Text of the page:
Nobody knows. Nessuno lo sa. neh-soo-no low sah nesˈsuno ˈlo sa
Good question! I don’t know the answer. Bella domanda! Non so la risposta. beh-lah doe-man-dah! Non so la rees-pos-tah ˈbɛlla doˈmanda ‖ ˈnon ˈsɔ lla risˈposta ‖
I don’t know him. Non lo conosco. non low ko-nos-ko ˈnon ˈlo koˈnosko
I don’t know her. Non la conosco. non lah ko-nos-ko ˈnon la koˈnosko
I don’t know them. Non li/le conosco. non lee ko-nos-ko / non leh ko-nos-ko ˈnon li koˈnosko
ˈnon ˈle koˈnosko
I don’t know you. Non ti conosco. non tee ko-nos-ko ˈˈnon ti koˈnosko
I don’t know this city. Non conosco questa città. non ko-nos-ko kwe-stah chee-tah ˈnon koˈnosko ˈkwesta tʃitˈta

** This phrase can be used for formal situations, since it uses the conditional form (saprei instead of so).

You didn’t understand what a train conductor has just asked you, and need to say I didn’t understand in Italian.

How to say I don’t understand in Italian

If you want to talk about understanding (or not understanding) something, you’ll need to use another verb: capire. This verb is also irregular, so let’s conjugate it in the present tense:

Io capisco
Tu capisci
Lui / Lei capisce
Noi capiamo
Voi capite
Loro capiscono

The phrases in the table below can be very helpful if you’re traveling around Italy and don’t quite understand a question in a restaurant, train station, coffee shop - or anywhere, really!

English Italian Pronunciation IPA
I don’t understand. Non capisco. non ka-pee-sko ˈnon kaˈpisko
Sorry, I don’t understand. (Formal) Mi scusi, non capisco. me sku-zi non ka-pee-sko mi ˈskuzi | ˈnon kaˈpisko
Sorry, I don’t understand. (Informal) Scusa, non capisco. sku-za non ka-pee-sko ˈskuza | ˈnon kaˈpisko
I don’t understand the question. Non capisco la domanda. non ka-pee-sko la doe-mahn-dah ˈnon kaˈpisko la doˈmanda
Sorry, I didn’t understand the question. Scusa, non ho capito la domanda. sku-za non o ka-pee-toe la doe-mahn-dah ˈskuza | ˈnon ˈɔ kkaˈpito la doˈmanda
I don’t understand Italian. Non capisco l’italiano. non ka-pee-sko lee-tal-ya-no ˈnon kaˈpisko litaˈljano

Boh in Italian, and other informal Italian phrases for I don’t know

Familiarizing yourself with a few slang and informal phrases in Italian can bring you one step closer to Italian culture - and it’s always fun to use them in conversation with friends!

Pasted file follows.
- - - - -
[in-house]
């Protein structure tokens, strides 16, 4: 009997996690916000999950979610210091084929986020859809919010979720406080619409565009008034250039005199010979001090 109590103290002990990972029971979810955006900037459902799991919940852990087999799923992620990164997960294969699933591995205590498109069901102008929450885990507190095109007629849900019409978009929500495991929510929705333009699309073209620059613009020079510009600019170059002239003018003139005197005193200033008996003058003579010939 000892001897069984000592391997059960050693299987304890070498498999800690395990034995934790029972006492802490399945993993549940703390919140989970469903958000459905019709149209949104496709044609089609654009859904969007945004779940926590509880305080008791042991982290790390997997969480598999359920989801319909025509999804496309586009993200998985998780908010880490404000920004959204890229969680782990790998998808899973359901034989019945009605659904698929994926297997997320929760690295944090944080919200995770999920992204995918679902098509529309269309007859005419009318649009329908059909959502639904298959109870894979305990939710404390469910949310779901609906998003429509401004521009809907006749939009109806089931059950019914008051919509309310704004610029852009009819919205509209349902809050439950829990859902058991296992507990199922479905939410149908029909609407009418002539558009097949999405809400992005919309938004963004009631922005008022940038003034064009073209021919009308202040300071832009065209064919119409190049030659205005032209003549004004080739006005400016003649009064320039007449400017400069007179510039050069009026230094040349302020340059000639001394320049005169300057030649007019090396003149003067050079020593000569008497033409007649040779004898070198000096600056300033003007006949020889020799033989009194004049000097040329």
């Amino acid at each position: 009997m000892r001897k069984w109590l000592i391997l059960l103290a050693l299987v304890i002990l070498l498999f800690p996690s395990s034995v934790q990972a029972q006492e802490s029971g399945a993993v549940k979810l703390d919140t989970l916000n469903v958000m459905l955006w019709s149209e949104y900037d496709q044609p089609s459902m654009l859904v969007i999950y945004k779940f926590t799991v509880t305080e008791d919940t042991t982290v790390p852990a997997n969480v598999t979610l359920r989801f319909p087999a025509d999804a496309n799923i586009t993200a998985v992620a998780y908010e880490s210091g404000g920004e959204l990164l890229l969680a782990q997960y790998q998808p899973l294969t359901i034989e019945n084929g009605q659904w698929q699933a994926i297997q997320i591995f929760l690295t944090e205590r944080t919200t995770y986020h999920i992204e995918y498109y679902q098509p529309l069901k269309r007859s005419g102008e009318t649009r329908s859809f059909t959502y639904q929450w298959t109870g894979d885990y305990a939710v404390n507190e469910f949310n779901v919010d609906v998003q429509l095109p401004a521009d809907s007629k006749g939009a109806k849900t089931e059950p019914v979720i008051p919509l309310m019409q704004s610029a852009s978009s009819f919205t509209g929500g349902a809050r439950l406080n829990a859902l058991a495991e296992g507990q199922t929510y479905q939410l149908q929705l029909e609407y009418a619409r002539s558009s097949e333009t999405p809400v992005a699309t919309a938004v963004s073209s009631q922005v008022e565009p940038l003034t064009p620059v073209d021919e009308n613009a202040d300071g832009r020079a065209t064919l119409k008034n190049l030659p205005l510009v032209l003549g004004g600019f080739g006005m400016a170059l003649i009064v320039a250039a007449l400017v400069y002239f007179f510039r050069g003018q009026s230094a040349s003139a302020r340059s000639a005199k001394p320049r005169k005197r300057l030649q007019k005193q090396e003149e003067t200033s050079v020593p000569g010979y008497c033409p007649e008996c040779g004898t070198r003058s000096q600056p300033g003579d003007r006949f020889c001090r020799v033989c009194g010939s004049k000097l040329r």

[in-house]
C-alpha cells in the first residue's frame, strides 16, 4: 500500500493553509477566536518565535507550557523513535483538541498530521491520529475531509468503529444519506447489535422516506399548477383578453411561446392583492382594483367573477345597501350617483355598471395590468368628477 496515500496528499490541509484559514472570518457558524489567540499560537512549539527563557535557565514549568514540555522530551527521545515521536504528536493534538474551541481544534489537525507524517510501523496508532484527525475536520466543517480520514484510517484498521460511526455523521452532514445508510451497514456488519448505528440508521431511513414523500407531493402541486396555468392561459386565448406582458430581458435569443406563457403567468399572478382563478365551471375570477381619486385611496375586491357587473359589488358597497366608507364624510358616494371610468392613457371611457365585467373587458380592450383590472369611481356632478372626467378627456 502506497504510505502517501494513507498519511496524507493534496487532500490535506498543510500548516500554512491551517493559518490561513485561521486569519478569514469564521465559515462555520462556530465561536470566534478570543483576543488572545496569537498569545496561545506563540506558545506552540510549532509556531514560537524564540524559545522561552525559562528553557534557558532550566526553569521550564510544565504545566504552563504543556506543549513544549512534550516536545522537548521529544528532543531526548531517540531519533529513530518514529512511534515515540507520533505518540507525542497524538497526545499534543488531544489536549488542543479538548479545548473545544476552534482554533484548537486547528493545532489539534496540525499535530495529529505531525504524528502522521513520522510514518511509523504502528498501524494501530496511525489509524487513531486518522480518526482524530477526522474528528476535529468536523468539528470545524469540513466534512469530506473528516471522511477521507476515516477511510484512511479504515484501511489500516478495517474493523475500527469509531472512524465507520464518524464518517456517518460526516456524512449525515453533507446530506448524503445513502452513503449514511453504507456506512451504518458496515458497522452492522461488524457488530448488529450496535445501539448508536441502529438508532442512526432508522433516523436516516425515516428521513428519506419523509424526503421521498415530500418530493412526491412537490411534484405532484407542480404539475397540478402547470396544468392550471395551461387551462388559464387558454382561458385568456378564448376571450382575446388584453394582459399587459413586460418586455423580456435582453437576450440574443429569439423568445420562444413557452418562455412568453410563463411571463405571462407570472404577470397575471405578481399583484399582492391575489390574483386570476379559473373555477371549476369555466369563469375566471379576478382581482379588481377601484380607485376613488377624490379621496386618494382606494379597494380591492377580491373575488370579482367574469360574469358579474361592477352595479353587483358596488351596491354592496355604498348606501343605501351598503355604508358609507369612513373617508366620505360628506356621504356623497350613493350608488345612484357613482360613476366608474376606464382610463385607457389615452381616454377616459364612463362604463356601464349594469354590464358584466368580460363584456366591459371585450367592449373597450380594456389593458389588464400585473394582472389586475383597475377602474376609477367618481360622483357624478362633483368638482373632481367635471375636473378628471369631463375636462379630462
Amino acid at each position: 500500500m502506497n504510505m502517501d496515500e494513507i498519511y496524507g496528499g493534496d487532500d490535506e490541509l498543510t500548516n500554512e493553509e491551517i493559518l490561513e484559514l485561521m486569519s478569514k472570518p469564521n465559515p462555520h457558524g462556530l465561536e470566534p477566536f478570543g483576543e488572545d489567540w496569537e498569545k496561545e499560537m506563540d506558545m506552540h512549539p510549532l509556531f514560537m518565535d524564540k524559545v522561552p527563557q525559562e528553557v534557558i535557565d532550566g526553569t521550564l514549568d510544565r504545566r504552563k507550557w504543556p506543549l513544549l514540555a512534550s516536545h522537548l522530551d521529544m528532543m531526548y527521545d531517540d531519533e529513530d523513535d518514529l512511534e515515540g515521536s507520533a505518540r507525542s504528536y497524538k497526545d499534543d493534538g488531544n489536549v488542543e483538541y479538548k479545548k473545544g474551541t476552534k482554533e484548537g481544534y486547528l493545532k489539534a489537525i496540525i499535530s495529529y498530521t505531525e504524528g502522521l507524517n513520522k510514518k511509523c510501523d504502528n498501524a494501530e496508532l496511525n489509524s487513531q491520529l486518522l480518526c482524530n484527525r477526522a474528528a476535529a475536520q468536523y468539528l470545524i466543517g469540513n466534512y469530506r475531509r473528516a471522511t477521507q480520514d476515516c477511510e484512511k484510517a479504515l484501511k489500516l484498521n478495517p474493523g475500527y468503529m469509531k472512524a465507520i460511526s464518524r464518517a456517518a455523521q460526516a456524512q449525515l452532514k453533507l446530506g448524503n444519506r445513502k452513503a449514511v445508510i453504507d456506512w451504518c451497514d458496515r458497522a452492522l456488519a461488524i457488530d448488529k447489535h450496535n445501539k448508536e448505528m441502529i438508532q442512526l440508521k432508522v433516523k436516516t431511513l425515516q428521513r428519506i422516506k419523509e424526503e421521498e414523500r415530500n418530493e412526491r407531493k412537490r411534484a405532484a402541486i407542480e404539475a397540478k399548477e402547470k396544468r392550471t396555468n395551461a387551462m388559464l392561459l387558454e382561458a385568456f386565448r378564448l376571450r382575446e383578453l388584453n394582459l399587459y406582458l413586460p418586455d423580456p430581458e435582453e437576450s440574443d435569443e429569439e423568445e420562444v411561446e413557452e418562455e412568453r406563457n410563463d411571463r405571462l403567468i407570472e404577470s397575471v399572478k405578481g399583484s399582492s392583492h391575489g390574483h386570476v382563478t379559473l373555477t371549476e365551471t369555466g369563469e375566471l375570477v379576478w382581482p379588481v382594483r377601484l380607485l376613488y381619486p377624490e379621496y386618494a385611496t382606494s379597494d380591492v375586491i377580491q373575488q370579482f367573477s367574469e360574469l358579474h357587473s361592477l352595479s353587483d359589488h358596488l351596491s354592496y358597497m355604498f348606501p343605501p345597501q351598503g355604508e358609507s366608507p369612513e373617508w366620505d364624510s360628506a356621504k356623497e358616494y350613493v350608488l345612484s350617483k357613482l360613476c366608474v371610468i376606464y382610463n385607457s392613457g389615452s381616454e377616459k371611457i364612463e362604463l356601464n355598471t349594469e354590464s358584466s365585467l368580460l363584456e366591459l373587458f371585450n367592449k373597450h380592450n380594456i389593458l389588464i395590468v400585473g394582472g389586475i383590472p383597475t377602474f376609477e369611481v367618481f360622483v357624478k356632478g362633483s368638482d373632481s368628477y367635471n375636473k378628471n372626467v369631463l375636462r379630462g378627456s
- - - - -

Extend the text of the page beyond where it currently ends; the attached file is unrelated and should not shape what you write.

You might already know that hand gestures and facial expressions can make all the difference when speaking Italian, and this rule really holds true with the first phrase in the table below: Boh!

I don't know and I don't understand in Italian.

Boh! is an exclamation that is instinctive for many Italians. It’s an expressive way to say something like I dunno, and I like to think of it as a verbal shoulder shrug. In fact, many native Italian speakers will accompany this phrase with a shoulder shrug for emphasis. Although this specific phrase (and accompanying gesture) might be considered the easiest way to show that you don’t know something, keep in mind that it’s very informal!

Check out the other phrases in this table and their English equivalents.

English Italian Pronunciation IPA
I dunno / a shoulder shrug Boh! b-oh! bo
How should I know? Che ne so io? keh ne so ee-oh ˈke ˈnne ˈsɔ ˈio
Who knows? Chi lo sa? key lo sah ki ˈllo sa
Don’t ask me! Non chiedere a me! non kye-deh-reh a meh ˈnon ˈkjɛdere a ˈmme
I have absolutely no clue. Non ho la minima idea. non o la meen-ee-mah ee-deh-ah non ˈɔ lla ˈminima iˈdɛa
I have no idea. Non ne ho idea. Non neh ho ee-deh-ah ˈnon ne ˈɔ eedea
I haven’t got a clue. / I haven’t got the faintest idea. Non ne ho la più pallida idea. non ne o la pyoo pah-lee-dah ee-deh-ah ˈnon ˈne ˈɔ lla ˈpju ˈppallida iˈdɛa

So, what’s your favorite way to say I don’t know or I don’t understand in Italian? Personally, non lo so, because there are so many to choose from!

Not only have you added 25+ phrases to your repertoire, but you’ve also reviewed three great Italian verbs (sapere, conoscere, capire), along with their meanings and subtle differences. What’s next? Keep the party going by learning Italian online and brushing up on more Italian vocabulary. See you next time!